For my experiential module, I designed a series of projects based on the “Linsanity” documentary as a supplementary curriculum for elementary Mandarin teachers in grades 2-5. My final product is a teacher guide explaining how to teach/guide/direct each of the four projects. In addition, I created several materials that are necessary to complete the final tasks.
My inspiration for the curriculum design comes from two courses in the MAFLT program, namely 807 on Teaching Methods, and FLT 815 on Teaching Culture. Both were extremely influential in my development as a teacher. In 807 I discovered the many different methods available to foreign language teachers, including project-based learning (PBL). This method really appeals to me as a language teacher because it integrates Mandarin with variety of school subjects and is largely student-directed. In my culture course I learned about the processes that individuals must go through when immersed in a new culture in order to develop intercultural attitudes. I really believe that if our students do not learn to develop intercultural attitudes in the foreign language classroom, they are unlikely to develop them anywhere else. The opportunity for immersion in Chinese culture is lacking for most of our students here in the U.S. However, I want to show with my supplementary curriculum that students can develop these attitudes by examining case studies in culture. Specifically, the “Linsanity” documentary examines stereotypes of Asian American culture and my teaching guide helps teachers teach students to recognize them and compare them to stereotypes of their own culture. Additionally, throughout the series of projects, students will create a personal culture map, conduct interviews, create a plan for a skill they want to develop and introduce their future selves to the class.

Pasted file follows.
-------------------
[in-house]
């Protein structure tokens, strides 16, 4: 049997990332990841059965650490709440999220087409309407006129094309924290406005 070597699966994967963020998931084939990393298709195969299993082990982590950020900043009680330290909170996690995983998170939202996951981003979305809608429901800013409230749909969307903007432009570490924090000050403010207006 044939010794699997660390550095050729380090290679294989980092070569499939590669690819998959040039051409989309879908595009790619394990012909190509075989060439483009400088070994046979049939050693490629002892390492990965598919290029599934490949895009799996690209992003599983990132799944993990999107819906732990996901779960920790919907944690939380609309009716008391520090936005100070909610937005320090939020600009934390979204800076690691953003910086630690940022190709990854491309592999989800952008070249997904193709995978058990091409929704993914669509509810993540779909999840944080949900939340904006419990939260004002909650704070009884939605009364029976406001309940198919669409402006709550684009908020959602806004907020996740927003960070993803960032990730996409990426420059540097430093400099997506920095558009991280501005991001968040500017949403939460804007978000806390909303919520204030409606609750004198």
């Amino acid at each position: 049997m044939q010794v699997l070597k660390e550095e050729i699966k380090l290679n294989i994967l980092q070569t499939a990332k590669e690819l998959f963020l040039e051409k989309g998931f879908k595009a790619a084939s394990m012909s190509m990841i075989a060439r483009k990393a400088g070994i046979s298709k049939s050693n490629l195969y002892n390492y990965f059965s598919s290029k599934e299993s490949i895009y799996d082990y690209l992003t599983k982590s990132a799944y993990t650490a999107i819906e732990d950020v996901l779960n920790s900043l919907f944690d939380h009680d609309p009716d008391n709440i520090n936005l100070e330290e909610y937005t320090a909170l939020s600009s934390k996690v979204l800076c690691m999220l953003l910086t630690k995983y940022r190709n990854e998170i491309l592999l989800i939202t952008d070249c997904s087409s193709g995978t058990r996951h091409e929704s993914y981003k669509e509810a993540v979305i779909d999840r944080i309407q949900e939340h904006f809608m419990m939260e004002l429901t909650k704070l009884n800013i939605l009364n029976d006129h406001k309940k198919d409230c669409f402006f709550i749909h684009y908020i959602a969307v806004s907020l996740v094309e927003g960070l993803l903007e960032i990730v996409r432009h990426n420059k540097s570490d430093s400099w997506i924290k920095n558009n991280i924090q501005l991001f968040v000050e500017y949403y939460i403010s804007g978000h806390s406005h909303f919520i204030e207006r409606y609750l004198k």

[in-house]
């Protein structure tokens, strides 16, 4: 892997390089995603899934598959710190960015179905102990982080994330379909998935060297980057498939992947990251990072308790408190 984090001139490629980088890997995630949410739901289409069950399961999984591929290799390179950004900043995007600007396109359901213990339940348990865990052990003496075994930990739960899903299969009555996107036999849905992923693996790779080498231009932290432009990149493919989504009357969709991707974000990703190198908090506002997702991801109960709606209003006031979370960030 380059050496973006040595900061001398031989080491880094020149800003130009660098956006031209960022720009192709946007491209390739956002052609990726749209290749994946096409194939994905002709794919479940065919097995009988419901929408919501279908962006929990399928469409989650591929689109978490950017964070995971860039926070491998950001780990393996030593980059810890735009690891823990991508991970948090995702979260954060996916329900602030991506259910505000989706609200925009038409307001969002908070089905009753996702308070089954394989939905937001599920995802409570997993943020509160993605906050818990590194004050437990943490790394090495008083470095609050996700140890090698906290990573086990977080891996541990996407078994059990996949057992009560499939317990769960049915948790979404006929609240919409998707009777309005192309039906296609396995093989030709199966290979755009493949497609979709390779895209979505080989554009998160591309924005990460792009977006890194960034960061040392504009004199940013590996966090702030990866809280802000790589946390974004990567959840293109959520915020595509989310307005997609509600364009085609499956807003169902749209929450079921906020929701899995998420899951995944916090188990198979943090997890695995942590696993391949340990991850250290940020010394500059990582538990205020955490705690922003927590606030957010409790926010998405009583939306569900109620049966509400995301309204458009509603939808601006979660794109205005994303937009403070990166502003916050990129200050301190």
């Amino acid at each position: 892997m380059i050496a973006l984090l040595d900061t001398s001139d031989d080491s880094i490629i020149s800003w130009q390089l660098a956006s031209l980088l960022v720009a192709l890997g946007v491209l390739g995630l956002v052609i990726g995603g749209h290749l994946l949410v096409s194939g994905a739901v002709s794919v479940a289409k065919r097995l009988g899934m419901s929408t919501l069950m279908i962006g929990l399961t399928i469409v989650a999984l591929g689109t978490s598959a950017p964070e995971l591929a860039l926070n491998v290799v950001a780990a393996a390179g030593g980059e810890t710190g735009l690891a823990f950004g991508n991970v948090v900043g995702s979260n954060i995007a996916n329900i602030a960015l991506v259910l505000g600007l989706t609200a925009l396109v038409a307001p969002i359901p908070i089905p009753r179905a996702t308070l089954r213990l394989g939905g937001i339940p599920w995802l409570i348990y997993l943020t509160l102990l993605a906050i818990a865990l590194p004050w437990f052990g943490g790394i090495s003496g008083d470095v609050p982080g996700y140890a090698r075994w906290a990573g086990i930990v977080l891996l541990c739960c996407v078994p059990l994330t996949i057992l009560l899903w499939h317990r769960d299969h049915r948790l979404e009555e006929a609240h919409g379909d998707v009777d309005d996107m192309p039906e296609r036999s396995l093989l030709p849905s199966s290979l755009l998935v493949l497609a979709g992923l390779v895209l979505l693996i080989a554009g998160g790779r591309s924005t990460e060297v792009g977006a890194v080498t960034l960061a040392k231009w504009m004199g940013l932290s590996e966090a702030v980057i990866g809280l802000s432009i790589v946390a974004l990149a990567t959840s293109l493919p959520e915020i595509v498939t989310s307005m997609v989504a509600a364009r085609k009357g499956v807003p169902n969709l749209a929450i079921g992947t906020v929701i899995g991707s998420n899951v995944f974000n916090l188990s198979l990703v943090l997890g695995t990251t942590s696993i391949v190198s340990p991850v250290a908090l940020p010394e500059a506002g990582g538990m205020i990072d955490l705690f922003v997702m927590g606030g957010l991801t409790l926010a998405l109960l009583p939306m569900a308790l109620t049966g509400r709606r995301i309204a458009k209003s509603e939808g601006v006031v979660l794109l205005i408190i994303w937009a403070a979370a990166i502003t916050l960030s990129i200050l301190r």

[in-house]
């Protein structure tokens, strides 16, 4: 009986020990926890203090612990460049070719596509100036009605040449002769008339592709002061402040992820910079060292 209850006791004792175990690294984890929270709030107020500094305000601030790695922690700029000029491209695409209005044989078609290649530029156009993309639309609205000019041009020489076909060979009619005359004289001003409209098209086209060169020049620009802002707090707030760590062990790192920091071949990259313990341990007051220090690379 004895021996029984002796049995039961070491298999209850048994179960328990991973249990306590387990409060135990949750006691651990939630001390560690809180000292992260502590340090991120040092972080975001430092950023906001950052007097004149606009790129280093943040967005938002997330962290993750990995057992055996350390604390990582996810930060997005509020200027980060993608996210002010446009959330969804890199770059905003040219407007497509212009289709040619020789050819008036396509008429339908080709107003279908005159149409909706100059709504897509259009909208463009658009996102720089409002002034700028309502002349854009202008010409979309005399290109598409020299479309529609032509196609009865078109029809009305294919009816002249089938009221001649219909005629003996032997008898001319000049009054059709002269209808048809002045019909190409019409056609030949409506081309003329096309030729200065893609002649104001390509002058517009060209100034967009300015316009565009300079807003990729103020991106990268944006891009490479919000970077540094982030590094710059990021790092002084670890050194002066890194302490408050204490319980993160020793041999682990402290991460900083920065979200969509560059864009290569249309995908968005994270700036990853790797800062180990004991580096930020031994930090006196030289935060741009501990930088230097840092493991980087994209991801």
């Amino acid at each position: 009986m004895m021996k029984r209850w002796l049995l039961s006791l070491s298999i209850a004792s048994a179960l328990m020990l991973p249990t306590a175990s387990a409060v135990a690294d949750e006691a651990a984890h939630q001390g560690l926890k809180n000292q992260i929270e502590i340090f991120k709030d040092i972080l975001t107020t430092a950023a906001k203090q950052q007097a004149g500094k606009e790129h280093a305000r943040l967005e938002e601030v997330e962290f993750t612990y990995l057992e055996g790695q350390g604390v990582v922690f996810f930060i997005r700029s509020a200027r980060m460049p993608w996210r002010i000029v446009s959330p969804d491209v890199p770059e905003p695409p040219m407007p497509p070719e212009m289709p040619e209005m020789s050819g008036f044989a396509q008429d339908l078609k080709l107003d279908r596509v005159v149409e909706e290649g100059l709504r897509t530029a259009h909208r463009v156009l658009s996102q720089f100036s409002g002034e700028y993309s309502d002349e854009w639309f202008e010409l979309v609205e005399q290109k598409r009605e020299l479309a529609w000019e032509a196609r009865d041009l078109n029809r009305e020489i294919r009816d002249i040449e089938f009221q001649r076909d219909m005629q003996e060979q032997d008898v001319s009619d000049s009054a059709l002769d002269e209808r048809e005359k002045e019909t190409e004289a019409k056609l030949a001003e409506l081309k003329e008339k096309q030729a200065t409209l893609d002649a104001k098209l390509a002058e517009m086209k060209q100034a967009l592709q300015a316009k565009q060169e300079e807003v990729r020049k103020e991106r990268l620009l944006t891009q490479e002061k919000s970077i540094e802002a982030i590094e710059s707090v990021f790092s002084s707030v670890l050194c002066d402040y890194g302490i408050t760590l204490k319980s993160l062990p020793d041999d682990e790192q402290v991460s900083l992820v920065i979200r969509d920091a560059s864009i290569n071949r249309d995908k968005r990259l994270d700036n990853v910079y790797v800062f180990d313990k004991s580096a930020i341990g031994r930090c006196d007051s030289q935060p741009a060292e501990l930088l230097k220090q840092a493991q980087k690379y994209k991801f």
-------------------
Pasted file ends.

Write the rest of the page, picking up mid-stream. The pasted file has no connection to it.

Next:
I found planning and designing these projects to be very challenging. In my head, I was able to work out the processes that would help students to break down cultural stereotypes. However, articulating these processes in focused, language performance goal-oriented projects was much easier said than done. I knew how I wanted them to think, but I did not know what they should do to articulate their understanding of the content. My mentor, Dr. Amanda Temples gave me a task planning template to help me think about what I wanted my students to accomplish by the end of each project. However, each project spanned several days and required layers of pre-tasks, main-tasks, and post-tasks. At that time I began to feel tired and overwhelmed by the scope of the project. It was at this time that my mentor introduced a customized planning template that would provide an overview of project content and goals. As I filled in this template with the final products to be completed by the students at the end of each project, I began to feel confident about the potential impact of my curriculum. With these goals clearly articulated on paper, I was able to complete the writing of the teacher guide. I believe my vision was realized in the end. I am proud of the work I produced and would be interested in presenting it for feedback at a teacher’s professional development conference.